What do i think? I think you’re brilliant! I love the expression of Karma and Dharma. It is what we all know, as writers at least. It’s the process writer’s go through to create a work to present to the world. The journey of writing, rewriting and rewriting again, getting feedback along the way, until it’s ready to go out into the world. Beyond that, in difficult economic times like these, flowing with the go is all we can do. The events beyond our control force us to do what we can that is in our control…want to sell your house?-don’t do it now, work on it instead…want to change jobs?…don’t do it now, educate yourself and improve where you are instead.
Very thoughtful post, Justine.Thanks.


If forget who said this, or something like it, “If your not careful you will get to where your going.”

What if your vision/goal is to do as little work as possible in the most efficient way possible? Not to save the world, but to be able to live your life as you see it. Not as others tell you to, but as you want to. I got everyone telling me I’m a fool for living a monkish life style. That I need the latest and greatest doodad. That I need to save the world from the latest thing that’s going to destroy it.

Who says I needed to do anything with my life to be happy?

Maybe we are over complicating things?

:-) Who needs all that pressure,


I would have never known anything about Justine, without having read an article written about her by Caroline Graham September 18, 2011. I liked her bravery when she talking marriage – her take on what it is like to be in a world where men have all the power. Be a partner… in that. How she is flying now… I am a writer, therefore I live in the World I have created. Justine has given me food … for my thoughts. I like that! I applaud her gusto!


Someone asked me recently why I was doing something that to them seemed a bad idea – why was I doing it if I wasn’t going to get something out of it at the end. I thought for a moment and said, would I skip the symphony just because I knew the concert ended in two hours? Not if I want to hear the symphony at all.

I love this: “Keep in mind, you are not asking people what they think they want. People are generally resistant to change and don’t know what they want until they have it — and then wonder how they lived without it in the first place.” And I think what Peter says goes along with this – we do need to point ourselves in directions, even if we don’t know where exactly we’re going.

I love goals. I just did a whole series of blog posts on them. I think for me the key component in achieving a goal is the movement. I don’t think it’s an either-or proposition – that we must go from Z to A as we try to do or from A to Z as you suggest. I think the approaches can compliment each other.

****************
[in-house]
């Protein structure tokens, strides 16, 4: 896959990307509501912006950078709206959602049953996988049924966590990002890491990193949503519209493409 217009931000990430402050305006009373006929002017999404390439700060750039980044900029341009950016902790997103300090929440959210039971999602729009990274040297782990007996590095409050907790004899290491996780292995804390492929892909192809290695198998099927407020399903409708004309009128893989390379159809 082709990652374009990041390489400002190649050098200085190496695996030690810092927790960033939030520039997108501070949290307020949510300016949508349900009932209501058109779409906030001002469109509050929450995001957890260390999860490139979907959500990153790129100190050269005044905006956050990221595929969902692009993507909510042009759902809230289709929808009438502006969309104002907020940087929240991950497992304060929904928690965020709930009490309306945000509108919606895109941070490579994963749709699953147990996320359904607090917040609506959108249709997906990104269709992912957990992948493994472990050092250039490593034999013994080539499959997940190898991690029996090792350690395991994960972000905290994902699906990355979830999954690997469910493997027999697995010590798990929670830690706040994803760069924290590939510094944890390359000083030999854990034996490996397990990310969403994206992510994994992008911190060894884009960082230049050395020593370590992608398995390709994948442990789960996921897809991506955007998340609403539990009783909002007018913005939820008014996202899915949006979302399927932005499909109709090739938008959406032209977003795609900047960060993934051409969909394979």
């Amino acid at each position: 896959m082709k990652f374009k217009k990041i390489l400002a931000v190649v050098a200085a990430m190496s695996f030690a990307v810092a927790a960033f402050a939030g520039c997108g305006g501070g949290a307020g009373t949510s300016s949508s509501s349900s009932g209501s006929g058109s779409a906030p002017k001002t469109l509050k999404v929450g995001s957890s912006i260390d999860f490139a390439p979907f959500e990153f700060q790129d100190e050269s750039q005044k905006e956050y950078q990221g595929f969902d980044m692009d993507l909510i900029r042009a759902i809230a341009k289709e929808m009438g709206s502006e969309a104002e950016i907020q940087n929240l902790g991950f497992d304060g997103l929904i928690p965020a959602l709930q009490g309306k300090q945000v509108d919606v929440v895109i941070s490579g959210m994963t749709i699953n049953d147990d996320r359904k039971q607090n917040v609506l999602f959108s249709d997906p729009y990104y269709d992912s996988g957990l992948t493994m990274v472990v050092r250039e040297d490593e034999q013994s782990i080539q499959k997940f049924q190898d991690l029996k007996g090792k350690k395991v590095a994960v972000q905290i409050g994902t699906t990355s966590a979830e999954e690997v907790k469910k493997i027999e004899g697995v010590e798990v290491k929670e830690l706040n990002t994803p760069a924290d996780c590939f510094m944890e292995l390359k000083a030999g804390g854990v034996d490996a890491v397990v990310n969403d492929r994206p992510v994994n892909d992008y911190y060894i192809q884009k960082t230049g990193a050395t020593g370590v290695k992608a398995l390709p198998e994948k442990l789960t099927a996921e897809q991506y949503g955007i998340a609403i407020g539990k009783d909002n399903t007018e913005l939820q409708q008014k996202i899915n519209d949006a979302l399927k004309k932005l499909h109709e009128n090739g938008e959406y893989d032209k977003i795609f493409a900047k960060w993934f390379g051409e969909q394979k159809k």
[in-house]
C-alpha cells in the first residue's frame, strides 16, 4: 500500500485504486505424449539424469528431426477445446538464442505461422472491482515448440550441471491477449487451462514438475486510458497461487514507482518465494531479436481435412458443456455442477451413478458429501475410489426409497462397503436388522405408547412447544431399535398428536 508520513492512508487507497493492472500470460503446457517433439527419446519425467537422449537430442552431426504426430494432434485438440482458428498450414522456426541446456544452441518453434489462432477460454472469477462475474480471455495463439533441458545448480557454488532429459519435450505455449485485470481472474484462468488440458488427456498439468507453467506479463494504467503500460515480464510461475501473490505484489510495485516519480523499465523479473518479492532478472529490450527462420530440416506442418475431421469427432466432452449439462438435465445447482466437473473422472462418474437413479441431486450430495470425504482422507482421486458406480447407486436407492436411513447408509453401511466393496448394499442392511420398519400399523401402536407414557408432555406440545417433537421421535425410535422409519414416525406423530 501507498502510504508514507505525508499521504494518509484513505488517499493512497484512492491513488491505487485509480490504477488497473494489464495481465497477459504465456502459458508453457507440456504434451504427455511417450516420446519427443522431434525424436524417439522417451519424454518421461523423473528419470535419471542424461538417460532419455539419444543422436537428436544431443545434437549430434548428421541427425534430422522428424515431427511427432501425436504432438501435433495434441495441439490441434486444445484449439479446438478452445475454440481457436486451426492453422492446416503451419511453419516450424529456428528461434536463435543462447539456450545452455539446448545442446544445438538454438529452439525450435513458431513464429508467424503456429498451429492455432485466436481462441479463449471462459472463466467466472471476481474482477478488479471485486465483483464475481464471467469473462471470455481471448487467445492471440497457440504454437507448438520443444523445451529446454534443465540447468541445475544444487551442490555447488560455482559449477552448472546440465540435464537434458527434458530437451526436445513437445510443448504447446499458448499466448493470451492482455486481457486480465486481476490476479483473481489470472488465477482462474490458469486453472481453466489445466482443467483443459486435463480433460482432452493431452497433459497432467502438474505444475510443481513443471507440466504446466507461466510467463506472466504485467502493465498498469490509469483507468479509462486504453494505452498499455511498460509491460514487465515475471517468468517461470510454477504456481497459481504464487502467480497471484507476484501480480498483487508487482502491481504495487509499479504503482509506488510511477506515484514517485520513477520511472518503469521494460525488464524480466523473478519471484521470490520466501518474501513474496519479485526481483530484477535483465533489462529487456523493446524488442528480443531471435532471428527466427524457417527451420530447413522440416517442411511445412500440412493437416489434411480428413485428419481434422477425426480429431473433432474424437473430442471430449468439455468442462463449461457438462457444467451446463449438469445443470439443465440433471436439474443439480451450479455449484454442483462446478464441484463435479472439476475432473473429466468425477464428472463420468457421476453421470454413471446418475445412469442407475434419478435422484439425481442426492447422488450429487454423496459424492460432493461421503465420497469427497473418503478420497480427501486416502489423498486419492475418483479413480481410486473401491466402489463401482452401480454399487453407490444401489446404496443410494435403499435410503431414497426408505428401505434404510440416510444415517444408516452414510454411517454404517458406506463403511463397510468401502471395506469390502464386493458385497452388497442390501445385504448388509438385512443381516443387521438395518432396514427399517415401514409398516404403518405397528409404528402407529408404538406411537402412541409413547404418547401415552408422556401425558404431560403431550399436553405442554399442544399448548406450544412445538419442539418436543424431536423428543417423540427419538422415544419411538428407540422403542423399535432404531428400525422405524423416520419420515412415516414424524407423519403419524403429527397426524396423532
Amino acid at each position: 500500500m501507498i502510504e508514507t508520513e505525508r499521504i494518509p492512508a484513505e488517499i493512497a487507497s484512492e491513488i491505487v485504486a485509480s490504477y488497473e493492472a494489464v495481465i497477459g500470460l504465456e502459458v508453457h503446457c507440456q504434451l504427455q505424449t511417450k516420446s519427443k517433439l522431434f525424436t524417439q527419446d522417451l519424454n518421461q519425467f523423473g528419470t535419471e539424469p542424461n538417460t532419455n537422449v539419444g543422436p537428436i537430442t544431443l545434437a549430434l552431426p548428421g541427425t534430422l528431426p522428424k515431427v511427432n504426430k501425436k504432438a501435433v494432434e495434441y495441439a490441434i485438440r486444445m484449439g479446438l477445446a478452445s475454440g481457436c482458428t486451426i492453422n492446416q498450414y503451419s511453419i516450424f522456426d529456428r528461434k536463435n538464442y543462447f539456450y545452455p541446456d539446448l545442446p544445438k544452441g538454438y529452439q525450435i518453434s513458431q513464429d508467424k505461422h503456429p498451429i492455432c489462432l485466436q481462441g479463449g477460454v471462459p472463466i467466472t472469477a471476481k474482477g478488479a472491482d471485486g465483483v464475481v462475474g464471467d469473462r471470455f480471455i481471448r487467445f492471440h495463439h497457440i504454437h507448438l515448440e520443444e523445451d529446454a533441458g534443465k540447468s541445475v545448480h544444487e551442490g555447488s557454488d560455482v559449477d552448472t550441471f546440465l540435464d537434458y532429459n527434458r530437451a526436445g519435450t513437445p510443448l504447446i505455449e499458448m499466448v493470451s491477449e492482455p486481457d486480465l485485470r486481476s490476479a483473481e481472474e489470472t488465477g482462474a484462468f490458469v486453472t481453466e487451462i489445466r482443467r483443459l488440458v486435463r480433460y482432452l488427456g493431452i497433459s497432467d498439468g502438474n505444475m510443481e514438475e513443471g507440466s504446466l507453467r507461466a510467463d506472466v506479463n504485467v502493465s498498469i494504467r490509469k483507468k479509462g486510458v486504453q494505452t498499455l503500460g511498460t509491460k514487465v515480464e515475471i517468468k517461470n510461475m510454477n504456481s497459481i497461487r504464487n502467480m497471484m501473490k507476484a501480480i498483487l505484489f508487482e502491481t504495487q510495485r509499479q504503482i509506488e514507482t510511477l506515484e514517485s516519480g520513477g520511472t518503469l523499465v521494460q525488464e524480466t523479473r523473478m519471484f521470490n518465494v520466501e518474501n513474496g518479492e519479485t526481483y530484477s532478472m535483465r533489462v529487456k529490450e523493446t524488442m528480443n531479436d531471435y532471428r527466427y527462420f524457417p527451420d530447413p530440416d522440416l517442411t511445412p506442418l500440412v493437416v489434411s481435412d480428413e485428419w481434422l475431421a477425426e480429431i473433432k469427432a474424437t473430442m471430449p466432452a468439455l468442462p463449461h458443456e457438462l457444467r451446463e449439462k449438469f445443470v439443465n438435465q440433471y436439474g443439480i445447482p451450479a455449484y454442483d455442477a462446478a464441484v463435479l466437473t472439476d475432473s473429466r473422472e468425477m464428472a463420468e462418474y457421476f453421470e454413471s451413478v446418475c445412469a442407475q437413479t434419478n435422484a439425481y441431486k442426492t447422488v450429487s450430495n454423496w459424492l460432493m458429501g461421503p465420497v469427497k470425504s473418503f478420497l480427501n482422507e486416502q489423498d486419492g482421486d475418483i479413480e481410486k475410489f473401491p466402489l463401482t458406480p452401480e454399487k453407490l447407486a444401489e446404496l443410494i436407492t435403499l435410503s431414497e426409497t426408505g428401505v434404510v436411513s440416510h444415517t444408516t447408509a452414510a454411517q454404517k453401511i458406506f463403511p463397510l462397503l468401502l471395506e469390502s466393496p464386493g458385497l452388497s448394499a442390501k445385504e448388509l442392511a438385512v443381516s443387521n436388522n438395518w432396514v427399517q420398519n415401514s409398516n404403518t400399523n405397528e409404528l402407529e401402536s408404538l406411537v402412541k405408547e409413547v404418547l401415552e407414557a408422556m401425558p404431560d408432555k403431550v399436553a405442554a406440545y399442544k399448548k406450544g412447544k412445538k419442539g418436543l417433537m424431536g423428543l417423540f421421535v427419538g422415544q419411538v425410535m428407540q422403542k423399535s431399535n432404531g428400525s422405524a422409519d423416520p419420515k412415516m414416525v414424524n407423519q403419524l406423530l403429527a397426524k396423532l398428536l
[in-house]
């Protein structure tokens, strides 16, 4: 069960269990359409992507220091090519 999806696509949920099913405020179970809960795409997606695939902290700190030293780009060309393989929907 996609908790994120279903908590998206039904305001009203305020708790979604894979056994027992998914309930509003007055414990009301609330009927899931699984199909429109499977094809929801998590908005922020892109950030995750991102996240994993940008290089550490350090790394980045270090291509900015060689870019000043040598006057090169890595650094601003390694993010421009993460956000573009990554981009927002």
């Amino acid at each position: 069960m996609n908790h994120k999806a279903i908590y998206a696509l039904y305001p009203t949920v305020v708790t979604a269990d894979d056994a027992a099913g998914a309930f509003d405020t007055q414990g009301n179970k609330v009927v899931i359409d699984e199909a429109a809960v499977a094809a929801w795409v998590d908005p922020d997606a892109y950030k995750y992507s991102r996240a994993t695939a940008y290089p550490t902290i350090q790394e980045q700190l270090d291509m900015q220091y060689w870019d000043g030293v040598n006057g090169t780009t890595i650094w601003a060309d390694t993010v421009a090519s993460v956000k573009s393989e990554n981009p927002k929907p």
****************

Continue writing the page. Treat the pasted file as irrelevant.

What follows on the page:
Willa Cather liked to quote a French writer whose name I can’t recall, “toute l’extrémité n’est rien, le voyage est.” The end is nothing. The journey is all.

I love your creative coupling of spirituality, the writing process, and business.

I have lived in all these worlds also and love to see them drawn together.


@Josh A. Kruschke

Happiness comes as an indirect benefit of doing something that has meaning for us: relationships, work, whatever. It is that sense of wild peace, of fullness, of contentment. It’s very different from pleasure, leisure or ease. (The science of happiness backs me up on this.)

On a more personal note — I know people who got wealthy and retired young, I know people who inherited wealth or married it and can afford to do as little as possible and even tried it out for a span. They were and are not happy. Trust me on this. Pursue something that fully engages you, challenges you to become more of what you really are, and leaves a meaningful legacy. (And figure out how to do that as efficiently as possible with as little work as possible.) Otherwise you’ll be disillusioned.


Ah, here’s to future…happiness.

If I do this, or am doing this, I will be happy.

How about, just being happy, fulfilled in the moment. That specific moment is the only one you will get just like it.

How about enjoying what is, not just what could be.

Yes, this is some of the things and questions I’m working through.

I’m trying to become more engaged with the world around me.

More balanced. Less comfortable.



@Josh A. Kruschke Josh, THAT IS WHAT I AM TALKING ABOUT. that experience of being in ‘flow’ — whether it’s in work or relationship or a creative pursuit or meditation or communing with nature or reading. when you are so involved with the moment that you lose your sense of self-consciousness and you emerge from it feeling deeply restored. call it ‘being in the zone’ or whatever. the irony is, effort actually is required — it’s easier just to park your ass on the couch and watch TV, but (unless the television show is exceptionally good) you won’t find ‘flow’ that way and you won’t look back on it with the deep satisfaction of time + energy (which is your *life*) well spent.

human beings are meant to do stuff with purpose and meaning — although it’s also up to the individual to define just what ‘purpose’ and ‘meaning’ means to them. it’s how we keep creating and innovating and adapting and playing our way forward. otherwise the species probably would have died out a long time ago (since we survived due to superior brainpower instead of brute speed, strength, etc.)

i just truly, deeply, passionately believe that in order to be happy people need meaningful work + meaningful relationships. and nothing I’ve seen or read, no one I’ve ever met, has given me cause to believe otherwise. and it doesn’t matter if you’re a billionaire CEO or a grade school teacher, because money can’t buy either (although it can certainly ease the way).


Justine –
I think we going to the same place. Just starting from different points of view, or maybe just haven’t found my *it*. That person or cause to motivate me to give me some ambition.
I’ve heard different variations of it’s the journey not the destination, but for me it’s more about the flowers that we stopped to smell a long the way. Everyone’s going to get to where they’re going. Whether or not it’s where you want to be or did you even enjoy the trip will be the more important questions, I think. Not what did you do or build with you life?

Hmmm…. but I am me, and you are you, and will both figure out, hopefully, what works best for ourselves.

I do look forward to reading about your journey,


Another though provoking post! Thanks! It’s a weird world we live in and I’m a weird member of this world. I don’t know how much I’m looking for the right niche, and how much I’m discovering the niche I’m already in….. am I looking for a house, or do I already live in one? Or both?